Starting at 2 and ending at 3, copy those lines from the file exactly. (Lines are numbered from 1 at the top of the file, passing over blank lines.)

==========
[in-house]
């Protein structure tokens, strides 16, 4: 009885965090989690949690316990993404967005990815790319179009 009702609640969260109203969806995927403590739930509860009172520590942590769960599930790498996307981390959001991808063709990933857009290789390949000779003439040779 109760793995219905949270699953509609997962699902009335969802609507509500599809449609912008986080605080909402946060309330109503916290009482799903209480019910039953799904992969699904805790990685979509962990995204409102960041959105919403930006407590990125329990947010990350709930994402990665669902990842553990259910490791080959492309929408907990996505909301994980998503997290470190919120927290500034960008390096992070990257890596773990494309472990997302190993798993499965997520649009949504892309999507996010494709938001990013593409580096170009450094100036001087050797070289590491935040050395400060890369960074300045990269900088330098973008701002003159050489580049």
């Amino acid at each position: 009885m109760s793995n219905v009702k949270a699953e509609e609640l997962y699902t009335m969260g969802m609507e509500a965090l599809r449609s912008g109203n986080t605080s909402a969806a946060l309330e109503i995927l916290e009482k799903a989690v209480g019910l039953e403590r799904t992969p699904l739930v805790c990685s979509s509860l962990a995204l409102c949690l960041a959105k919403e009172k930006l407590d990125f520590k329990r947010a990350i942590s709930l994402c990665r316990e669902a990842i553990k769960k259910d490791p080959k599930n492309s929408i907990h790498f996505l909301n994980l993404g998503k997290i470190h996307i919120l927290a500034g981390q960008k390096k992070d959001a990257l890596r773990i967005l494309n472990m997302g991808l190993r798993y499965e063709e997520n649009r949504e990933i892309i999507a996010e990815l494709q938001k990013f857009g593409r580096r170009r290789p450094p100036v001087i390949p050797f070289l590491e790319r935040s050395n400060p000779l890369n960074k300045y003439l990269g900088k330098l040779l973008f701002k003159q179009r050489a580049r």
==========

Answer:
């Protein structure tokens, strides 16, 4: 009885965090989690949690316990993404967005990815790319179009 009702609640969260109203969806995927403590739930509860009172520590942590769960599930790498996307981390959001991808063709990933857009290789390949000779003439040779 109760793995219905949270699953509609997962699902009335969802609507509500599809449609912008986080605080909402946060309330109503916290009482799903209480019910039953799904992969699904805790990685979509962990995204409102960041959105919403930006407590990125329990947010990350709930994402990665669902990842553990259910490791080959492309929408907990996505909301994980998503997290470190919120927290500034960008390096992070990257890596773990494309472990997302190993798993499965997520649009949504892309999507996010494709938001990013593409580096170009450094100036001087050797070289590491935040050395400060890369960074300045990269900088330098973008701002003159050489580049």
């Amino acid at each position: 009885m109760s793995n219905v009702k949270a699953e509609e609640l997962y699902t009335m969260g969802m609507e509500a965090l599809r449609s912008g109203n986080t605080s909402a969806a946060l309330e109503i995927l916290e009482k799903a989690v209480g019910l039953e403590r799904t992969p699904l739930v805790c990685s979509s509860l962990a995204l409102c949690l960041a959105k919403e009172k930006l407590d990125f520590k329990r947010a990350i942590s709930l994402c990665r316990e669902a990842i553990k769960k259910d490791p080959k599930n492309s929408i907990h790498f996505l909301n994980l993404g998503k997290i470190h996307i919120l927290a500034g981390q960008k390096k992070d959001a990257l890596r773990i967005l494309n472990m997302g991808l190993r798993y499965e063709e997520n649009r949504e990933i892309i999507a996010e990815l494709q938001k990013f857009g593409r580096r170009r290789p450094p100036v001087i390949p050797f070289l590491e790319r935040s050395n400060p000779l890369n960074k300045y003439l990269g900088k330098l040779l973008f701002k003159q179009r050489a580049r």